Wanted Man: I Had A Good Reason

A man sought by the FBI for allegedly loosening bolts on a high voltage power line tower in Northern California was arrested Sunday when he walked into a California Highway Patrol office looking for directions.

Michael Devyln Poulin said his action was intended to highlight domestic insecurity, and that he had been trying to surrender.

He was arrested in South Sacramento after a CHP employee recognized him from a wanted poster, said patrol spokesman Tom Marshall.

"I wish they were all this easy," Marshall said. Poulin said he was looking for directions to the FBI office in Sacramento and did not resist arrest, Marshall said.

In a telephone interview with The Associated Press on Sunday morning, before his arrest, Poulin said he meant to highlight the nation's lack of security for the nation's power infrastructure by loosening and removing bolts at eight towers in four states.

Poulin, 62, of Spokane, Wash., said he had intended to turn himself in to the FBI Sunday afternoon.

He said he'd grown tired of dodging the law. "I'm sort of getting a stiff neck from looking over my shoulder," Poulin said. He said he'd been trying to arrange his surrender for two weeks, but authorities gave him too few details about the legal circumstances that awaited him.

"The attorney general, because this covers any number of jurisdictions, refuses to tell me what I'm facing," Poulin said. "Because the threat of a terrorism charge hangs over me, I could end up in Guantanamo Bay," the facility where the United States is holding terror suspects.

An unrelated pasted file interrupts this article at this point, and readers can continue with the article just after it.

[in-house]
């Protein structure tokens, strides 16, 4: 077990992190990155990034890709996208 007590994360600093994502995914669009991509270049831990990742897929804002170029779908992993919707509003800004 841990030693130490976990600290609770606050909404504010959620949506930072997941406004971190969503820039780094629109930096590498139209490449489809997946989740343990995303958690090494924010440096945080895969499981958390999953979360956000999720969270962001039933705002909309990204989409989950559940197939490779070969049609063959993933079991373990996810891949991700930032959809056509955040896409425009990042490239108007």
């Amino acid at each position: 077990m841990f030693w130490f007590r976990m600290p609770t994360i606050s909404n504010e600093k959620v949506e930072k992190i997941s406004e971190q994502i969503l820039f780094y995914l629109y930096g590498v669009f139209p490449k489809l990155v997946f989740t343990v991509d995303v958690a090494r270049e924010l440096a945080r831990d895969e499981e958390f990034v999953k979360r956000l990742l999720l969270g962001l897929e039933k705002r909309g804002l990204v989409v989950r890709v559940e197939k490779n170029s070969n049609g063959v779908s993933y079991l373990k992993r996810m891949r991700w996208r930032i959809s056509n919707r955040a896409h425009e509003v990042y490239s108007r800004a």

A federal arrest warrant issued last month charges Poulin with damaging an energy facility.

Poulin is accused of removing and loosening bolts from the legs of a high voltage transmission tower near Anderson on Oct. 20.

Bolts also have been loosened or removed from the legs of other transmission towers near Sacramento; Benton City, Wash.; and the Oregon cities of Madras, McNary, Klamath Falls and The Dalles.

Calls placed to Poulin's Eugene, Ore.-based attorney, Dan Koenig, were not immediately returned.

FBI agent Norm Brown, in Spokane, Wash., confirmed Sunday that Poulin has a criminal history. Poulin was sentenced to life in prison in the early 1970s for attempted murder, but only served eight years, Brown said.

By Ron Harris